Lela Gray, Government Law Review member
The U.S. Supreme Court (Supreme Court) decision in the case Citizens United v. Federal Election Commission is causing fireworks throughout the nation weeks after New Years. In a heavily split 5-4 decision, the Supreme Court held that the First Amendment prohibits Congress from barring corporate and union general funds to support or oppose political candidates. Disclaimer and disclosure requirements, however, do not offend the First Amendment.
Court watchers had the outcome of this case already predicted–that Chief Justice Roberts and Justices Alito, Kennedy, Scalia, and Thomas would strike down restrictive corporate campaign spending laws as unconstitutional. Yet, the sharp reactions to the opinion, the ongoing public debate, and the ninety-page dissent written by Justice Stevens seem to signal that this issue is all but settled. So which side is right? Was this judicial activism, or was it a long overdue check against Congressional infringement on the most fundamental of our freedoms?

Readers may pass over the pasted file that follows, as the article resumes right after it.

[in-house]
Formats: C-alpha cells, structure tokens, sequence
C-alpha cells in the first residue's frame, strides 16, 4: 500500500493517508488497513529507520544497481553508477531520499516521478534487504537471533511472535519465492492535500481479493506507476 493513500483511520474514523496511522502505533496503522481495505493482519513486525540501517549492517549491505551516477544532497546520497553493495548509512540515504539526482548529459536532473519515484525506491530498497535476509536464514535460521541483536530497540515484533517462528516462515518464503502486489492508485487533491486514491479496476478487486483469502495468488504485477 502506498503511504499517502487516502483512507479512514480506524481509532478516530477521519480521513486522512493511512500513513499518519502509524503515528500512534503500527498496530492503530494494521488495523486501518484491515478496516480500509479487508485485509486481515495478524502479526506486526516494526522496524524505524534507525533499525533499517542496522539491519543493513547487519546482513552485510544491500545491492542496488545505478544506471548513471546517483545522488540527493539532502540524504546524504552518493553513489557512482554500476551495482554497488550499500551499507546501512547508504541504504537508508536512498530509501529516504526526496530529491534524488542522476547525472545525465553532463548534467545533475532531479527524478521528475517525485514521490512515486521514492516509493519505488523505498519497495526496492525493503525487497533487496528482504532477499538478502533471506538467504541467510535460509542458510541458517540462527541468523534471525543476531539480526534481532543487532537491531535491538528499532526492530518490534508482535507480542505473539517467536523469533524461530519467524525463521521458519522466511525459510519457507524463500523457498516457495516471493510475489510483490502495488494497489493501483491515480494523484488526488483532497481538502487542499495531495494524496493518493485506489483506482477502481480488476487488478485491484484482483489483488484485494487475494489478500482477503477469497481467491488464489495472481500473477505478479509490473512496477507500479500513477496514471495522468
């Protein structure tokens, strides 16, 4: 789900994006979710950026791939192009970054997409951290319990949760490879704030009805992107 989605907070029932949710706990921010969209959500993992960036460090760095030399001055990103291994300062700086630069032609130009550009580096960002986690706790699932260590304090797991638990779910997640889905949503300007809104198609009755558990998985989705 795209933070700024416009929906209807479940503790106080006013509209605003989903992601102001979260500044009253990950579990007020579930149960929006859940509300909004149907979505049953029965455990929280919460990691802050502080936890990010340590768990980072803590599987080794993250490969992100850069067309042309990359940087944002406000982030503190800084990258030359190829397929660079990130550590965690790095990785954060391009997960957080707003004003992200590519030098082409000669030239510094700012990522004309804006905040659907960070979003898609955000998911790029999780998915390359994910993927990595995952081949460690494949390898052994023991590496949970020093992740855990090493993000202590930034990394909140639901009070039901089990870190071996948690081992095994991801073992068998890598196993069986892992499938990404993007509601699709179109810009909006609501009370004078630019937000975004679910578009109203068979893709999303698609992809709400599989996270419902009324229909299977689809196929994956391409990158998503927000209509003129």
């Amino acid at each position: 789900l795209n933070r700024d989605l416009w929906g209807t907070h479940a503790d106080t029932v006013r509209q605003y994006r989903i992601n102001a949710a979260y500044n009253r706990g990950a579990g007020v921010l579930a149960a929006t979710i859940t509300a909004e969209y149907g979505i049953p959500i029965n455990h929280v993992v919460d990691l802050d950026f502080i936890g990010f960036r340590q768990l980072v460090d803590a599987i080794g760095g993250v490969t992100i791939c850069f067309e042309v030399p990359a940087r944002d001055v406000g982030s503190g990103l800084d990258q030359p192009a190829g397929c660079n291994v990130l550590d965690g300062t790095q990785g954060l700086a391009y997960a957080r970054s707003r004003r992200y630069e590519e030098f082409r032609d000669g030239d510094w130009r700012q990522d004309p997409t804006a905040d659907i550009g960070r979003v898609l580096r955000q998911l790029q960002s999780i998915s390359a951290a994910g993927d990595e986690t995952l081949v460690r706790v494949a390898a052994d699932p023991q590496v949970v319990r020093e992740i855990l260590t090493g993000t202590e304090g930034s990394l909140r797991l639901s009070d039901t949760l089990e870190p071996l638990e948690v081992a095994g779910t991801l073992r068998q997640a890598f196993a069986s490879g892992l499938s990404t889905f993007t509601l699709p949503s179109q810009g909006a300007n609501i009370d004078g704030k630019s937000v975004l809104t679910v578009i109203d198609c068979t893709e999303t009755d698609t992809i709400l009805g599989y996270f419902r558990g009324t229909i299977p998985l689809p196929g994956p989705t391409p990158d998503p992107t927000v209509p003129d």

Congress has prohibited corporations from giving money directly to federal political candidates for over a century. The Bipartisan Campaign Reform Act of 2002 (Campaign Reform Act) strengthened this tradition by prohibiting corporations and unions from applying their general treasury funds to pay for any form of media or “electioneering communication” aimed at advocating for the election or defeat of a candidate in certain federal elections. An “electioneering communication” is defined as “any broadcast, cable, or satellite communication” referring to an identifiable candidate for federal office, and which is “publicly distributed” within thirty days of a primary or sixty days of a general election.